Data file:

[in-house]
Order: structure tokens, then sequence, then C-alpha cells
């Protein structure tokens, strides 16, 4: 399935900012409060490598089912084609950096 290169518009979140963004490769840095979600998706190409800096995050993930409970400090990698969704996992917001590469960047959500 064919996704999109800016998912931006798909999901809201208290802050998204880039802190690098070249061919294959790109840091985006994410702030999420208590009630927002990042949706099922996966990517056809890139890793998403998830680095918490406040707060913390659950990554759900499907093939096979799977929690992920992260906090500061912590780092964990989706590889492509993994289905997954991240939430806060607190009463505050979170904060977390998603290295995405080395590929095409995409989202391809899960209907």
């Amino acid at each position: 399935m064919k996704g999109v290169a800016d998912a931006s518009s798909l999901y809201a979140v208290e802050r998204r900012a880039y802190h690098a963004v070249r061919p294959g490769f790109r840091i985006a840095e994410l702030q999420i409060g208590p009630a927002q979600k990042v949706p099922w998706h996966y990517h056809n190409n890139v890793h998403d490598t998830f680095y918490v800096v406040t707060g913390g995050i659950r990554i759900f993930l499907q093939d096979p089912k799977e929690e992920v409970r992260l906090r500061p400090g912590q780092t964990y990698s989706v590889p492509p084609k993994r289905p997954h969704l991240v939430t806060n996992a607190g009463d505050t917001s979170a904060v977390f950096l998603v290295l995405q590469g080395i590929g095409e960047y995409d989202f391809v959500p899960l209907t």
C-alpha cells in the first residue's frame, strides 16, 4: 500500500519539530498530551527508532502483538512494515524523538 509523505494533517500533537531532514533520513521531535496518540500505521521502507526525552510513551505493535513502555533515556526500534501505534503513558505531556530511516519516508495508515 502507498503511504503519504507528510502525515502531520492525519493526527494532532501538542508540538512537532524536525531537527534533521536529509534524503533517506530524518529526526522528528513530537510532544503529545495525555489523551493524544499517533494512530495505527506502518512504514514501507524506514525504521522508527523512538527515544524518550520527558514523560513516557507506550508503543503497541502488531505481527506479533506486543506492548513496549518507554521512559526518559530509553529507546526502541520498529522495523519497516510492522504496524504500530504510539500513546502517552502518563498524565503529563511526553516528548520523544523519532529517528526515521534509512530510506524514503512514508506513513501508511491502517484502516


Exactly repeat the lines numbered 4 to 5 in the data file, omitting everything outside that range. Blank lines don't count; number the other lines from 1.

């Amino acid at each position: 399935m064919k996704g999109v290169a800016d998912a931006s518009s798909l999901y809201a979140v208290e802050r998204r900012a880039y802190h690098a963004v070249r061919p294959g490769f790109r840091i985006a840095e994410l702030q999420i409060g208590p009630a927002q979600k990042v949706p099922w998706h996966y990517h056809n190409n890139v890793h998403d490598t998830f680095y918490v800096v406040t707060g913390g995050i659950r990554i759900f993930l499907q093939d096979p089912k799977e929690e992920v409970r992260l906090r500061p400090g912590q780092t964990y990698s989706v590889p492509p084609k993994r289905p997954h969704l991240v939430t806060n996992a607190g009463d505050t917001s979170a904060v977390f950096l998603v290295l995405q590469g080395i590929g095409e960047y995409d989202f391809v959500p899960l209907t």
C-alpha cells in the first residue's frame, strides 16, 4: 500500500519539530498530551527508532502483538512494515524523538 509523505494533517500533537531532514533520513521531535496518540500505521521502507526525552510513551505493535513502555533515556526500534501505534503513558505531556530511516519516508495508515 502507498503511504503519504507528510502525515502531520492525519493526527494532532501538542508540538512537532524536525531537527534533521536529509534524503533517506530524518529526526522528528513530537510532544503529545495525555489523551493524544499517533494512530495505527506502518512504514514501507524506514525504521522508527523512538527515544524518550520527558514523560513516557507506550508503543503497541502488531505481527506479533506486543506492548513496549518507554521512559526518559530509553529507546526502541520498529522495523519497516510492522504496524504500530504510539500513546502517552502518563498524565503529563511526553516528548520523544523519532529517528526515521534509512530510506524514503512514508506513513501508511491502517484502516